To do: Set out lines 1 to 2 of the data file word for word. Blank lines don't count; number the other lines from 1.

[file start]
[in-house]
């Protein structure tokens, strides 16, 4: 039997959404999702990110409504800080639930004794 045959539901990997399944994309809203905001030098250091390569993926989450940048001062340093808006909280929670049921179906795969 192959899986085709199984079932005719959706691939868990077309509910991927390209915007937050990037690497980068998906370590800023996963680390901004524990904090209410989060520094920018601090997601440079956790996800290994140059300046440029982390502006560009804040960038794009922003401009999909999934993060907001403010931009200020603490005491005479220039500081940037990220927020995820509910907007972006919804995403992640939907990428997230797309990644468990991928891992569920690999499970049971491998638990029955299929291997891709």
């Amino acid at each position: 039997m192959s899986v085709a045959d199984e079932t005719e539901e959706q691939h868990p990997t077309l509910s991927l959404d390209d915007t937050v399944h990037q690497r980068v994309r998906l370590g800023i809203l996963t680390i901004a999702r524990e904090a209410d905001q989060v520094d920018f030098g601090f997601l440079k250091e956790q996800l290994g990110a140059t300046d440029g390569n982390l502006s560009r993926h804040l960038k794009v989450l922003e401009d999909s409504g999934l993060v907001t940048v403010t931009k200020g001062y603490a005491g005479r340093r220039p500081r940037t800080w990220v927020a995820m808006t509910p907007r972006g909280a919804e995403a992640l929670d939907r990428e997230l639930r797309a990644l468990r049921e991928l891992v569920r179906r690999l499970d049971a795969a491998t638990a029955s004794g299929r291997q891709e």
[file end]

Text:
[in-house]
């Protein structure tokens, strides 16, 4: 039997959404999702990110409504800080639930004794 045959539901990997399944994309809203905001030098250091390569993926989450940048001062340093808006909280929670049921179906795969 192959899986085709199984079932005719959706691939868990077309509910991927390209915007937050990037690497980068998906370590800023996963680390901004524990904090209410989060520094920018601090997601440079956790996800290994140059300046440029982390502006560009804040960038794009922003401009999909999934993060907001403010931009200020603490005491005479220039500081940037990220927020995820509910907007972006919804995403992640939907990428997230797309990644468990991928891992569920690999499970049971491998638990029955299929291997891709």